We had smoked pork empanadas, garlic and pineapple shrimp, and garlic and paprika dusted potatoes. They were all quite tasty, but I think the potatoes were my favorite. We contemplated getting an Uber to the Antarctica experience to meet penguins and huskies (and, I mean, learn about Antarctica and Christchurch’s role as a gateway city). Ultimately, we decided the $60 per person ticket wasn’t worth it for the two or so hours we’d have to explore it. Next time!
After lunch, we walked along the tram tracks for a while, taking in the sights.
Our Grand Tour ticket included unlimited hop-on hop-off tickets, so eventually we hopped on and listened to our driver’s commentary (again heavily focused on the earthquake).
We ended our day in the free Canterbury Museum where we saw an exhibit about the sled dogs of Antarctica. They were beloved by the explorers but an unsettling number of them got eaten.
This is a fantastic museum for children because great thought has been put into designing the exhibits to be interesting, meaningful, and interactive. In the pounamu exhibit, you were allowed (and encouraged) to touch the large boulders. They also had a smaller one sitting in a gravel and water filled basin and you could pick up handfuls of gravel to scrape across the surface to see how much work it takes to strip away the outer layer of rough gray stone to reveal the smooth green interior.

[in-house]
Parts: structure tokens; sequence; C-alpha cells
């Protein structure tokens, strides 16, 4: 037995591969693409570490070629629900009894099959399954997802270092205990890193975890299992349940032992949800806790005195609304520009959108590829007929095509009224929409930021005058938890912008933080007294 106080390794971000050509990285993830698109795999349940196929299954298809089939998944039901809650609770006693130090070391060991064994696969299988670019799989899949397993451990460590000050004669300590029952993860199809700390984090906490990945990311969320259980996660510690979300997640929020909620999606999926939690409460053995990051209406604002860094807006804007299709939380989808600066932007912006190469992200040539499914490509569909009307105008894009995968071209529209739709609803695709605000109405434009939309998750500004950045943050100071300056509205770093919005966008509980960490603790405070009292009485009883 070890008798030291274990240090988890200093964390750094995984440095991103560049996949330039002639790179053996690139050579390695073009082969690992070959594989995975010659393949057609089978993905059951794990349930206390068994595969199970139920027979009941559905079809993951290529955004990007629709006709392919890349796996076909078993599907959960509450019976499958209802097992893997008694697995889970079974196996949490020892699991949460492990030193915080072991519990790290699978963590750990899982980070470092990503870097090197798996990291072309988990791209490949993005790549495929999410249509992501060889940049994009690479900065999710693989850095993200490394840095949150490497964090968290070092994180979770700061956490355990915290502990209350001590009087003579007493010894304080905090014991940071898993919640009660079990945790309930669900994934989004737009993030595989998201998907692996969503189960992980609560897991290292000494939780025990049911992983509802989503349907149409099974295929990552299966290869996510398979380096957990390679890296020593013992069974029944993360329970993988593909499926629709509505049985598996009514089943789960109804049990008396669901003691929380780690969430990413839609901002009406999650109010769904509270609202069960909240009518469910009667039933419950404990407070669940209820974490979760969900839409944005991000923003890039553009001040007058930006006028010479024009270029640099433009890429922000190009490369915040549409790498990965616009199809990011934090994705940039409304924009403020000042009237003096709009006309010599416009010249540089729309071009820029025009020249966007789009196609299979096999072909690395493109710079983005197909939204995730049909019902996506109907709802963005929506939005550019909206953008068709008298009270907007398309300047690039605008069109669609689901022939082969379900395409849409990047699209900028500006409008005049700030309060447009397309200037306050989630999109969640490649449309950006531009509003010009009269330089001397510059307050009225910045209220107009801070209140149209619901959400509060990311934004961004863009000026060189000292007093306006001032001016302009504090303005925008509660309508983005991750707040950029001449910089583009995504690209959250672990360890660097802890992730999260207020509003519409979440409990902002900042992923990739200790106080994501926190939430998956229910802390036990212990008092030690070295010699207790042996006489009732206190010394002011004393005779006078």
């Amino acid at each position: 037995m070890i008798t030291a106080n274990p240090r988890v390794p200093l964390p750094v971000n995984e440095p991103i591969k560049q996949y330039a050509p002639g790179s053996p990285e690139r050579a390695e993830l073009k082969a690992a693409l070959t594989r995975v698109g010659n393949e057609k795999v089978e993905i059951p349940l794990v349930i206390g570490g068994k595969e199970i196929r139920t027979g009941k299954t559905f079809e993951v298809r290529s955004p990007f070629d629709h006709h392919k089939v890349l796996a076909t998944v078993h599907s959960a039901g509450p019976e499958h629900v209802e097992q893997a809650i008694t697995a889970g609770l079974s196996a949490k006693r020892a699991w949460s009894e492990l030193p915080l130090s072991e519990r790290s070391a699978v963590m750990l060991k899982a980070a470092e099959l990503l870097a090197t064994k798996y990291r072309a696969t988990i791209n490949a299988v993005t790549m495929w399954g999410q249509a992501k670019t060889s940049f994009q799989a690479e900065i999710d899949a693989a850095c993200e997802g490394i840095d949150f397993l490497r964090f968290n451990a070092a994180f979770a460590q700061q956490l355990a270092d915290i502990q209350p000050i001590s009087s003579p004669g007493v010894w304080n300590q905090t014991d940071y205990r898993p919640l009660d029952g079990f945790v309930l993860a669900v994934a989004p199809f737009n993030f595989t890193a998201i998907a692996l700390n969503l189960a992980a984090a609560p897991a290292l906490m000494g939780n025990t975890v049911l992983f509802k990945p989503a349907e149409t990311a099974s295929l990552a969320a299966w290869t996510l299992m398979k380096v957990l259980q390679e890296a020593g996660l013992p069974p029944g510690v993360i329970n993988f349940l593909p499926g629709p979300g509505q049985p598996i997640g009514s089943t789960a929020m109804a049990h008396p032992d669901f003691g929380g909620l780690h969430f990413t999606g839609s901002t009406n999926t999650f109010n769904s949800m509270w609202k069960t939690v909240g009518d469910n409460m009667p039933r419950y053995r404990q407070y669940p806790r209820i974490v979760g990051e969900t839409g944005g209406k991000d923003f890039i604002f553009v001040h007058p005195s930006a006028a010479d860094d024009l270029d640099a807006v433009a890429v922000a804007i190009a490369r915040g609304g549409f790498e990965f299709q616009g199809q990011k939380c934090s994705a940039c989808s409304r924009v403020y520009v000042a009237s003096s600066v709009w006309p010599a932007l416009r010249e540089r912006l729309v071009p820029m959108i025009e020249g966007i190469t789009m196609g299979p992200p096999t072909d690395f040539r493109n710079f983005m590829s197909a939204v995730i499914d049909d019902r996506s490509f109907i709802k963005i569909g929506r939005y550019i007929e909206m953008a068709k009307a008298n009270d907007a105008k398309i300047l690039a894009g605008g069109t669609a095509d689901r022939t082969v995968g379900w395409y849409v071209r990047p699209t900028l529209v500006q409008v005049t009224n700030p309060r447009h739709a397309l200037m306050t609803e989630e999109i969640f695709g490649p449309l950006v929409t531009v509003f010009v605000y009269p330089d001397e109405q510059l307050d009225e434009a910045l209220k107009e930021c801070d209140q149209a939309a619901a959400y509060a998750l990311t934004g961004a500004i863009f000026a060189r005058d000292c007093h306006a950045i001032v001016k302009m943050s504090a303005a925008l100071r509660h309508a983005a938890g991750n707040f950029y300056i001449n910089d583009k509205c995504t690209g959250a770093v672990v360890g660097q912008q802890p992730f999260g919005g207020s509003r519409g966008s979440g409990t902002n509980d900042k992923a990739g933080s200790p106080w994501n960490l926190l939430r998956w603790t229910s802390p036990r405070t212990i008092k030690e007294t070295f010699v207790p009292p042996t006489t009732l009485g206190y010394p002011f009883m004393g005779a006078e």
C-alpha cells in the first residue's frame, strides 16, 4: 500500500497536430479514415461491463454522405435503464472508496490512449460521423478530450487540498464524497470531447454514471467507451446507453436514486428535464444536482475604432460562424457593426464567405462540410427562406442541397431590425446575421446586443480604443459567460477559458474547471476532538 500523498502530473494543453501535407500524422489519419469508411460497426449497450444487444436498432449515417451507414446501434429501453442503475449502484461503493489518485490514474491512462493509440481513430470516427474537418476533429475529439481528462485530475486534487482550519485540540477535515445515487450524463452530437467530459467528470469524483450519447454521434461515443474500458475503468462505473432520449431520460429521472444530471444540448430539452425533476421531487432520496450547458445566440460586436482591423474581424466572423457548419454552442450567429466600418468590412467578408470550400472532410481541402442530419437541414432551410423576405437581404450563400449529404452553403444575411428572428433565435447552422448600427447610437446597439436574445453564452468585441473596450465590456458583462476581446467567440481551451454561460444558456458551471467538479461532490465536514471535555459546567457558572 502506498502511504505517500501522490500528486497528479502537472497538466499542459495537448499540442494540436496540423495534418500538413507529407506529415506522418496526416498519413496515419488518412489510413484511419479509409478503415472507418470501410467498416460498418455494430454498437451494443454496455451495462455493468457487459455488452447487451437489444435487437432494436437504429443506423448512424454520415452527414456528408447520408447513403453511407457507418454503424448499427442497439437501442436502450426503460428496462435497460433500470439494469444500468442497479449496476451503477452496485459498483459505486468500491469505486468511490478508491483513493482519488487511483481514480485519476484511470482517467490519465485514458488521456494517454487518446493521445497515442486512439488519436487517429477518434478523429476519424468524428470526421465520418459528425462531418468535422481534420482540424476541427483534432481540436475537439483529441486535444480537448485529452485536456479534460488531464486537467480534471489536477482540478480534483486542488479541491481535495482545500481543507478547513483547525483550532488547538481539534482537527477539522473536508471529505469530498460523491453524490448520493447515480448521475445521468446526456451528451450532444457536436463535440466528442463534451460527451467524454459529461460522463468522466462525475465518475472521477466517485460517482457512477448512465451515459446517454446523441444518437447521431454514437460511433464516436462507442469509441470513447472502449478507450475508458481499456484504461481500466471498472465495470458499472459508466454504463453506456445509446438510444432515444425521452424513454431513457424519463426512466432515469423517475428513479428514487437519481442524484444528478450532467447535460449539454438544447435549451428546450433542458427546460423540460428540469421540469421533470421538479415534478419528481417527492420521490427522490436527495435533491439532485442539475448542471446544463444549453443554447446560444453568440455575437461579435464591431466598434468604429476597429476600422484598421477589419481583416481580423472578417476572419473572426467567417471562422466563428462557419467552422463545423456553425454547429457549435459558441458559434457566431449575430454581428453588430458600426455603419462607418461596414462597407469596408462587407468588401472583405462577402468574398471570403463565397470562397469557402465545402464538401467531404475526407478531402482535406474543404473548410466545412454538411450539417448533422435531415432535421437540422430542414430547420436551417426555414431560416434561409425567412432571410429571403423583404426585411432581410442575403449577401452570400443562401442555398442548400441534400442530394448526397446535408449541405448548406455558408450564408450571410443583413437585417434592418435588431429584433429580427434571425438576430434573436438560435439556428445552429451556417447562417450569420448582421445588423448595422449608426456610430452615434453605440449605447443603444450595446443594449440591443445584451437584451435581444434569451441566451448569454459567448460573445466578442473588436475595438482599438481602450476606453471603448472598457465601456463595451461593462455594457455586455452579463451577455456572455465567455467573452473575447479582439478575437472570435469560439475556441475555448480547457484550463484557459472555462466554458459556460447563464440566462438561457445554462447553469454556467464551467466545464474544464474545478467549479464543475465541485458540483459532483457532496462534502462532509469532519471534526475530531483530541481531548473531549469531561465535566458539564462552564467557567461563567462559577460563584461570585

We also saw some great exhibits about early Moari culture and early European settlers. The section about the early European settlers is designed to look like a turn of the century street. They’ve even left a dollhouse in disarray after the earthquake.
We headed back to our hotel and changed for dinner. I decided to officially celebrate my birthday (belatedly) at Inati (which is a Moari word meaning “to share food”). We did their eight course tasting menu with wine pairings and it did not disappoint!
We sat on the corner of the chef’s bar where we could see each other and also watch the chefs prepare the various dishes.
We started with a twist on Kiwi chips and dip. The chips were pork and bacon cracklings and the dip was crayfish that had somehow been whipped into a creamy form. It was tasty, but not particularly wowing.
Things started looking up with our second course, a refreshing salad of red and yellow beets, pickled peaches, hazelnut crumbs, and goat cheese.